The next day I only slept and drank juice and water and my fever crept steadily back down to near normal and the day after that I took an Imodium. On one of my trips to the bathroom I tripped on a small concrete step and tore the pad off of my right big toe which bled all over and now it is soaked with mercurochrome with the pad bandaided back into place.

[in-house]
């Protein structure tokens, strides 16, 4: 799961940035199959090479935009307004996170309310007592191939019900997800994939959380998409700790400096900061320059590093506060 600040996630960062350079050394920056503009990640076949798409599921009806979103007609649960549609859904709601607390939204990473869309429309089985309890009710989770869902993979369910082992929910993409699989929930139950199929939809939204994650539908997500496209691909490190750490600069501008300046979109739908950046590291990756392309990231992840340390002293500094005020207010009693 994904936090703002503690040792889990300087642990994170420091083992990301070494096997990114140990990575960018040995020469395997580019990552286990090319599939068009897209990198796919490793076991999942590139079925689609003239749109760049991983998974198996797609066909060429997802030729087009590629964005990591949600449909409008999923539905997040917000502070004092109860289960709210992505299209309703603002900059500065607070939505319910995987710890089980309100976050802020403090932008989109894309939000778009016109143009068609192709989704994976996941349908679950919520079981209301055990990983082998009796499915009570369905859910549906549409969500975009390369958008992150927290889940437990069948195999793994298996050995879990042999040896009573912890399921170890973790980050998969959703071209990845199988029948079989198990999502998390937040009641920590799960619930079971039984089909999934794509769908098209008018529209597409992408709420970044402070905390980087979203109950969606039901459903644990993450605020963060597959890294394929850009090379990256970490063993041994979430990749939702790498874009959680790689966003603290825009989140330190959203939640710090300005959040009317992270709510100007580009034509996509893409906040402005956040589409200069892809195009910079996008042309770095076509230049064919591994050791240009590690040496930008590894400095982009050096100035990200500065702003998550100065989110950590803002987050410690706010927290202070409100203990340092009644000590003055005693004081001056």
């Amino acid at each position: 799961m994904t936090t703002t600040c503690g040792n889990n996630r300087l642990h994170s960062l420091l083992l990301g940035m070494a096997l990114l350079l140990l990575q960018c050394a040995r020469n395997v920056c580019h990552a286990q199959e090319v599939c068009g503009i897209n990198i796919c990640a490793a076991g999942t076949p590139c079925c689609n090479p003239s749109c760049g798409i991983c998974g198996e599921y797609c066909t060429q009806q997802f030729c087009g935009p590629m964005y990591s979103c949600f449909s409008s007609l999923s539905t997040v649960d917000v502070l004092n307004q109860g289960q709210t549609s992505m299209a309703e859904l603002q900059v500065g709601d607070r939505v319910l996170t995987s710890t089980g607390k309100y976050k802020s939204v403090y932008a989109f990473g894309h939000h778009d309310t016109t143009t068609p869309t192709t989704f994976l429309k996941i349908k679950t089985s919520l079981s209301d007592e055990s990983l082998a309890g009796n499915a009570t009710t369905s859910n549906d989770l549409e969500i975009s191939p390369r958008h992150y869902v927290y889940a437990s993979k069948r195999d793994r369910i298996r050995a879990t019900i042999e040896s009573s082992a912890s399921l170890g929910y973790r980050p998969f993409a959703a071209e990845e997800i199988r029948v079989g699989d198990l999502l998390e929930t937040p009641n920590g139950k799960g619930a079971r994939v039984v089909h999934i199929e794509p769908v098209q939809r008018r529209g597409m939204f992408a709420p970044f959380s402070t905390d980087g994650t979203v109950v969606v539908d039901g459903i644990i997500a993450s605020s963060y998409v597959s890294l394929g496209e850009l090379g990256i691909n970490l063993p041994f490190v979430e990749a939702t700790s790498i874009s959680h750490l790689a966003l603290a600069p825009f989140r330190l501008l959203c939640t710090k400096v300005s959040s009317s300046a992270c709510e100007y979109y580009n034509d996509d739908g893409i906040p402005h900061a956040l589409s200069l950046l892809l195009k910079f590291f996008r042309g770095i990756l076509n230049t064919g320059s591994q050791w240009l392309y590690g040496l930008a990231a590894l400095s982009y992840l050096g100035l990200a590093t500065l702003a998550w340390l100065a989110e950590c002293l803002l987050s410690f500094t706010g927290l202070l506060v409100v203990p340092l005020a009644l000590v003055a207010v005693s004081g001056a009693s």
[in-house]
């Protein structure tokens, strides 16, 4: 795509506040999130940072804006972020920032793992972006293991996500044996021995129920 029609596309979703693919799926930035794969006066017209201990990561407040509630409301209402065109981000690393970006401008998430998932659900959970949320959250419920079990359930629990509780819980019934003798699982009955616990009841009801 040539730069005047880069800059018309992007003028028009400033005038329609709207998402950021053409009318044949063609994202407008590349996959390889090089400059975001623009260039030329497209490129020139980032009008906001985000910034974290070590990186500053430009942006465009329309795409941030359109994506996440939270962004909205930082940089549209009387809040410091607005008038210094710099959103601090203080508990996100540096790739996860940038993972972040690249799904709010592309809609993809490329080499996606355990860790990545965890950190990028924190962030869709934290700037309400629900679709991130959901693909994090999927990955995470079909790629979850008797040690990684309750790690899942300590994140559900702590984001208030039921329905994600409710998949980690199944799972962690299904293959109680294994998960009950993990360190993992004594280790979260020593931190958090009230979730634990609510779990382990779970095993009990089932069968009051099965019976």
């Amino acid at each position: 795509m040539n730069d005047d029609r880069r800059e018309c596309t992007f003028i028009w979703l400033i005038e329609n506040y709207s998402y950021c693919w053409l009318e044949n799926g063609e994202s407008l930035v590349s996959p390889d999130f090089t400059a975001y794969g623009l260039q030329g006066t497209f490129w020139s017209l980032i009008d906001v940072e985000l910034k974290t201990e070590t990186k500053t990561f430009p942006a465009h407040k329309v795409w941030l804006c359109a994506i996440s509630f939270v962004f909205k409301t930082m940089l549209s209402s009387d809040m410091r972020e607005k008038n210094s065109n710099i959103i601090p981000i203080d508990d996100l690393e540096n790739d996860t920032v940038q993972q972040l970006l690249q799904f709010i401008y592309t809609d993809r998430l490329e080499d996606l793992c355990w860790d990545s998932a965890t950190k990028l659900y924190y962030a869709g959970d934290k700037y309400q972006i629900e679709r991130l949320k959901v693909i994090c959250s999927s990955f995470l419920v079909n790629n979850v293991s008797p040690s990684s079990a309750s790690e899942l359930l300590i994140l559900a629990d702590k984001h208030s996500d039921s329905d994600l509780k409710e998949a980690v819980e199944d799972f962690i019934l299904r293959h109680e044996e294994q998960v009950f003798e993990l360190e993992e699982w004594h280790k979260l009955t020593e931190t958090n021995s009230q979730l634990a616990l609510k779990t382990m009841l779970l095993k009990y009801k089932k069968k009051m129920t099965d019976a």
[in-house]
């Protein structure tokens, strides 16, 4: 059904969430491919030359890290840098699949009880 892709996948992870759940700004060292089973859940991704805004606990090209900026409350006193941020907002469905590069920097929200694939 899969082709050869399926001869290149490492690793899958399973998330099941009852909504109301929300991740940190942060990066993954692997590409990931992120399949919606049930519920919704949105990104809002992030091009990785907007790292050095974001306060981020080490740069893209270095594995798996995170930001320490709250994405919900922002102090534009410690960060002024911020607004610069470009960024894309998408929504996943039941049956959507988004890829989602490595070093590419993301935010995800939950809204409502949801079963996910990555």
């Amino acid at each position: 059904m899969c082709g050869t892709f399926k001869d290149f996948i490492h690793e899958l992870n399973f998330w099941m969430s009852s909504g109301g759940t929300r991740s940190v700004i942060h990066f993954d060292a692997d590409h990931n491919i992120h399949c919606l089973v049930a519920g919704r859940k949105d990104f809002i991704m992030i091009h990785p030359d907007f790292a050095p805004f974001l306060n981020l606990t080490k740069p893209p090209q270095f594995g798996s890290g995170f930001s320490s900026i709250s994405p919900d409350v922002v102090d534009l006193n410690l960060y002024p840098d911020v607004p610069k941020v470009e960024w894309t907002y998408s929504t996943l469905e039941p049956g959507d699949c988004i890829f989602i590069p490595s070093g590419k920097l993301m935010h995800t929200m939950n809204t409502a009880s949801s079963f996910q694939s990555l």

I still have no idea where this sickness came from, perhaps from the grease trap. I am convinced that if Pasteur's Germ Theory was correct that none of us would be alive today. Our 5 gallon drinking water jug rarely has the cap in place, silverware is freely shared, leftover food from plates may be scraped back into the serving bowl and leftovers are often left at room temperature overnight and eaten the next day. The boys in the neighborhood shave each other's necks using the same razor blade and combs and brushes and hair rollers travel from head to head without washing and people spit everywhere and with animals living in the street anything might be tracked into the house. The guy in the colmado who has just handed four greasy 10 peso bills in change to a customer might put your bread in the plastic bag for you with the same hand. Some of these habits relate to the feeling of everyone here being a member of a giant extended family, and after all, I too would share a water glass or a toothbrush with my brother before I would with a stranger even against Pasteur's recommendation. The fact that all our floors are mopped with Mistolin, a disinfectant, and the bathroom and the kitchen counters are doused with bleach every day must help as must the high degree of personal hygiene that most people practice but it still seems surprising that there is not more apparent illness. In six months I have had one cold, one brief sudden bout of diarrhea that I think was caused by drinking some lukewarm guarapo, or sugarcane juice, without lime on the street, one more prolonged period of the same that I suspect had to do with long term diet change and this recent violent fever which is still abating as I write this.